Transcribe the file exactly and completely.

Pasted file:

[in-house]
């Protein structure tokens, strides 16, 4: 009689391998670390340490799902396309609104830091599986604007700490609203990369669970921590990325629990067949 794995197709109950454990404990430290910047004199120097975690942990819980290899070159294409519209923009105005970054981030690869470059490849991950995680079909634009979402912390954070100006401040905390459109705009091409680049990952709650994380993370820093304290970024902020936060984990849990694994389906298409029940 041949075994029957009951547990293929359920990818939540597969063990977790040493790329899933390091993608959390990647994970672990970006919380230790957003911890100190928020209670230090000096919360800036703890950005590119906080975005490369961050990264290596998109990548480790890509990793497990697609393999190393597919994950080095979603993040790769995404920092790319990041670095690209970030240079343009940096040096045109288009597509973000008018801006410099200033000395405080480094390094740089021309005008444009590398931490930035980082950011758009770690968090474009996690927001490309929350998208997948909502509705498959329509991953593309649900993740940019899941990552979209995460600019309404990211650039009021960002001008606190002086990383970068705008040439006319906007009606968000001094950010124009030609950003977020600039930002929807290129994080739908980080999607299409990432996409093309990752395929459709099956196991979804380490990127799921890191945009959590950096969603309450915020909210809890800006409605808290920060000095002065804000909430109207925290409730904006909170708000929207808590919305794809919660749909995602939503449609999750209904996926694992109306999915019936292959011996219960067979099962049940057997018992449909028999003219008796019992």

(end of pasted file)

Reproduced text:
[in-house]
């Protein structure tokens, strides 16, 4: 009689391998670390340490799902396309609104830091599986604007700490609203990369669970921590990325629990067949 794995197709109950454990404990430290910047004199120097975690942990819980290899070159294409519209923009105005970054981030690869470059490849991950995680079909634009979402912390954070100006401040905390459109705009091409680049990952709650994380993370820093304290970024902020936060984990849990694994389906298409029940 041949075994029957009951547990293929359920990818939540597969063990977790040493790329899933390091993608959390990647994970672990970006919380230790957003911890100190928020209670230090000096919360800036703890950005590119906080975005490369961050990264290596998109990548480790890509990793497990697609393999190393597919994950080095979603993040790769995404920092790319990041670095690209970030240079343009940096040096045109288009597509973000008018801006410099200033000395405080480094390094740089021309005008444009590398931490930035980082950011758009770690968090474009996690927001490309929350998208997948909502509705498959329509991953593309649900993740940019899941990552979209995460600019309404990211650039009021960002001008606190002086990383970068705008040439006319906007009606968000001094950010124009030609950003977020600039930002929807290129994080739908980080999607299409990432996409093309990752395929459709099956196991979804380490990127799921890191945009959590950096969603309450915020909210809890800006409605808290920060000095002065804000909430109207925290409730904006909170708000929207808590919305794809919660749909995602939503449609999750209904996926694992109306999915019936292959011996219960067979099962049940057997018992449909028999003219008796019992």